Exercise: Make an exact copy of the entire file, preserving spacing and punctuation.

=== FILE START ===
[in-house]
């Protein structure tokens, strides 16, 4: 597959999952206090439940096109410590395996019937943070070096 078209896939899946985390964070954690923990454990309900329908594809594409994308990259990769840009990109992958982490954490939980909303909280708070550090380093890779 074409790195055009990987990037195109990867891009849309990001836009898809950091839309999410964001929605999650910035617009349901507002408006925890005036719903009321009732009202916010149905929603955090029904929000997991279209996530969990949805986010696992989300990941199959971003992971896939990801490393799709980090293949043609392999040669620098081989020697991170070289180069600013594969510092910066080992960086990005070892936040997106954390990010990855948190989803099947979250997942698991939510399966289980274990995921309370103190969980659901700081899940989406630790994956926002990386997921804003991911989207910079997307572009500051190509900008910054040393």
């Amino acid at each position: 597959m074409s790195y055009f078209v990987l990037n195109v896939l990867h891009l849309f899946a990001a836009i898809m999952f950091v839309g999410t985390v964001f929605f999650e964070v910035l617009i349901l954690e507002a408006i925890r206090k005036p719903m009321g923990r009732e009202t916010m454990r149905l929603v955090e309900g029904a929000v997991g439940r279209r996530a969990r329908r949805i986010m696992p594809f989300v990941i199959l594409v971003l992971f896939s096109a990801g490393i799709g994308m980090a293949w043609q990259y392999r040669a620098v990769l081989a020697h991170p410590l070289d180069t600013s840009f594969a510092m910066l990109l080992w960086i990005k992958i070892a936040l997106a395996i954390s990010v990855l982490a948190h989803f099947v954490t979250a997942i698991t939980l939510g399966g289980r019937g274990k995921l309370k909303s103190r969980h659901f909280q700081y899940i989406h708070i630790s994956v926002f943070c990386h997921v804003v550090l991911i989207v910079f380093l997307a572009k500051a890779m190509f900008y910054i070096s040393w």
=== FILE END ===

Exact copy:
[in-house]
């Protein structure tokens, strides 16, 4: 597959999952206090439940096109410590395996019937943070070096 078209896939899946985390964070954690923990454990309900329908594809594409994308990259990769840009990109992958982490954490939980909303909280708070550090380093890779 074409790195055009990987990037195109990867891009849309990001836009898809950091839309999410964001929605999650910035617009349901507002408006925890005036719903009321009732009202916010149905929603955090029904929000997991279209996530969990949805986010696992989300990941199959971003992971896939990801490393799709980090293949043609392999040669620098081989020697991170070289180069600013594969510092910066080992960086990005070892936040997106954390990010990855948190989803099947979250997942698991939510399966289980274990995921309370103190969980659901700081899940989406630790994956926002990386997921804003991911989207910079997307572009500051190509900008910054040393």
């Amino acid at each position: 597959m074409s790195y055009f078209v990987l990037n195109v896939l990867h891009l849309f899946a990001a836009i898809m999952f950091v839309g999410t985390v964001f929605f999650e964070v910035l617009i349901l954690e507002a408006i925890r206090k005036p719903m009321g923990r009732e009202t916010m454990r149905l929603v955090e309900g029904a929000v997991g439940r279209r996530a969990r329908r949805i986010m696992p594809f989300v990941i199959l594409v971003l992971f896939s096109a990801g490393i799709g994308m980090a293949w043609q990259y392999r040669a620098v990769l081989a020697h991170p410590l070289d180069t600013s840009f594969a510092m910066l990109l080992w960086i990005k992958i070892a936040l997106a395996i954390s990010v990855l982490a948190h989803f099947v954490t979250a997942i698991t939980l939510g399966g289980r019937g274990k995921l309370k909303s103190r969980h659901f909280q700081y899940i989406h708070i630790s994956v926002f943070c990386h997921v804003v550090l991911i989207v910079f380093l997307a572009k500051a890779m190509f900008y910054i070096s040393w």